Men Experience Postnatal Depression, Too!

PPDYou’ve been preparing for the birth of your baby for 9 months. You’ve read all the books, designed the nursery, picked out the name, and bought the cutest clothes imaginable. You may even be somewhat prepared for postpartum depression, but are you prepared for paternal postpartum depression?

What is Paternal Postpartum Depression (PPD)?

Paternal postpartum depression is no different than postpartum depression in women and occurs in men after the baby has arrived. Depression among new fathers increases by 68% and it’s not uncommon. In fact, one in four dads experiences PPD, which amounts to 3,000 men per day.

What Causes PPD?

Hormones. While you’ve experience a roller coaster of hormone changes during your pregnancy, your partner has experienced his own as well. During and after pregnancy, men’s testosterone levels decrease and estrogen levels increase.

Stress, lack of sleep, added responsibilities, and a sick or premature baby also play a role in PPD. New dads are worried about finances and worry about how good of a day they’re going to be.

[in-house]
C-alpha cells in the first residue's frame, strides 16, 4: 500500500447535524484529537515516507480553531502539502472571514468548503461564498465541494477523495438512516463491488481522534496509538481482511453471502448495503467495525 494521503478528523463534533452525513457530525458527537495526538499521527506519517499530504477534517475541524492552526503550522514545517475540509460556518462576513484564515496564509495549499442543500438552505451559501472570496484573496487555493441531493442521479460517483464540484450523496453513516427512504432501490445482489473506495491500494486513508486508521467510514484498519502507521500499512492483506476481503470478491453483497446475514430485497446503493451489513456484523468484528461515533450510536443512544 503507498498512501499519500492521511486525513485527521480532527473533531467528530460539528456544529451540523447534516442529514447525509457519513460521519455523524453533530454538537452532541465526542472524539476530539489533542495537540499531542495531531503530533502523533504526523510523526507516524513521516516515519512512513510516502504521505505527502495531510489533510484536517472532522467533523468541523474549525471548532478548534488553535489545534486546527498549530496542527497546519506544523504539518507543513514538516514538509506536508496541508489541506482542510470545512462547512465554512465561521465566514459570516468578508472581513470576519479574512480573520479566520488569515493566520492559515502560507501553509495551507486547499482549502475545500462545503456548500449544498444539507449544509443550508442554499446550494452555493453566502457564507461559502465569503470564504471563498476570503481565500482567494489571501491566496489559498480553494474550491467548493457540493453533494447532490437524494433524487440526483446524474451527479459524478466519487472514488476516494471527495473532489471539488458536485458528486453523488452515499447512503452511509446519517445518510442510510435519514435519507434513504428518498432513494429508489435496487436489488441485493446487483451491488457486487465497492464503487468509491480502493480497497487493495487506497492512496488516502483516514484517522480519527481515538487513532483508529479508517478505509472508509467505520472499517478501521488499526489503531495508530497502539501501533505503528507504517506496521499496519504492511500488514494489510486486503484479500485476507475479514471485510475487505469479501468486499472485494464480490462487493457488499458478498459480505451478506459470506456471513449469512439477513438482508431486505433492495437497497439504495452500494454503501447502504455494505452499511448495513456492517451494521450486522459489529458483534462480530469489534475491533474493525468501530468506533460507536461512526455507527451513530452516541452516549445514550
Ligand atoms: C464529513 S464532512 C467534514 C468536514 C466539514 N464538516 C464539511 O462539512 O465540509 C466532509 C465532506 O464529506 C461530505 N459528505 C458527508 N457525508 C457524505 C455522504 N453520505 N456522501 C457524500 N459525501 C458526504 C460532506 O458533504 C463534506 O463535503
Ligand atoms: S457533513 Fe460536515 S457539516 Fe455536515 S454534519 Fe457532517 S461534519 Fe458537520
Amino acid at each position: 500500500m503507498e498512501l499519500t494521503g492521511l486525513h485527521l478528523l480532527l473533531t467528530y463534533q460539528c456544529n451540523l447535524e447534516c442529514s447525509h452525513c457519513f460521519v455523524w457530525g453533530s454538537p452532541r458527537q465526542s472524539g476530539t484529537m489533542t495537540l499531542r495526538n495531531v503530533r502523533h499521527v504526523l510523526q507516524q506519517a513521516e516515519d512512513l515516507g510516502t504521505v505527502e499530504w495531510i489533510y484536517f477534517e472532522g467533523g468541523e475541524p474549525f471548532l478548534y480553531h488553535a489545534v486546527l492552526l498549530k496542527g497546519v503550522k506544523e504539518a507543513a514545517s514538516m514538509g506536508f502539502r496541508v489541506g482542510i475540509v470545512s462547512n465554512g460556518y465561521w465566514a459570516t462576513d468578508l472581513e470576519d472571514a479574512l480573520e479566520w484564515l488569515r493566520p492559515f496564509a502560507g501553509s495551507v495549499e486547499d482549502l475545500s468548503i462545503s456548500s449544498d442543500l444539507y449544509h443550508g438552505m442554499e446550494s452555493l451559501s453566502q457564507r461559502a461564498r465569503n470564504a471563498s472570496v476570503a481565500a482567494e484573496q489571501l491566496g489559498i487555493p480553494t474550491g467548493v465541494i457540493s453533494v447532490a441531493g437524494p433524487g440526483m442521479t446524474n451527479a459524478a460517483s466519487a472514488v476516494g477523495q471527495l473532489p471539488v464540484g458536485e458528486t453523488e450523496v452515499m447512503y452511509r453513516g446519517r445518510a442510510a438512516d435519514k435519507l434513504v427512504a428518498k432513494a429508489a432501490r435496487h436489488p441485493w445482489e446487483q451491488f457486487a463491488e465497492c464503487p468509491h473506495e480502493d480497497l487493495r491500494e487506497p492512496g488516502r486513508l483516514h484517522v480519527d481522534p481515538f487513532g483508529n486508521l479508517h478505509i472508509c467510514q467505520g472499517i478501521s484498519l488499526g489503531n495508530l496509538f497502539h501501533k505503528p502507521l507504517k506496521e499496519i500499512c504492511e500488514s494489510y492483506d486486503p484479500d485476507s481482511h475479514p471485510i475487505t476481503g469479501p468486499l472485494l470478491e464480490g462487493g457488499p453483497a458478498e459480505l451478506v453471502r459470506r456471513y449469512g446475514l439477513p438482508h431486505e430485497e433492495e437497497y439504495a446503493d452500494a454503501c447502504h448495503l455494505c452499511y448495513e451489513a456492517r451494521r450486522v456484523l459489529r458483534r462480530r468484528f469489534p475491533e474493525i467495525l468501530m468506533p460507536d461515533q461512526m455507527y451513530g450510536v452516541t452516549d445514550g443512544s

PPD Symptoms

Just like postpartum depression and the baby blues in women, PPD and the daddy blues in men are different. The daddy blues are cured with some extra sleep or an afternoon with a friend. But, if Dad is still depressed after this, it might be PPD.

If Dad still feels depressed after two to three weeks, it’s probably PPD. It’s time to seek treatment by a professional who specializes in working with men. It’s important to pay attention to things that seem out of character, such as constant headaches or stomachaches, increased anger, or alcohol or substance abuse.

Men tend to internalize feelings of depression and to self medicate instead of talking about their feelings or seeking help. If you see these changes in Dad, encourage him to seek treatment.

Pregnancy is one of life’s most miraculous moments and it comes with a million different emotions – for mom and dad. It’s important to recognize these symptoms and seek treatment. Remember, you’re not alone!

Be well,
Dr. Amanda Itzkoff

Dr. Amanda Itzkoff







My name is Amanda Itzkoff, MD. I am a New York City based Psychiatrist and Assistant Professor at Mount Sinai Medical Center.

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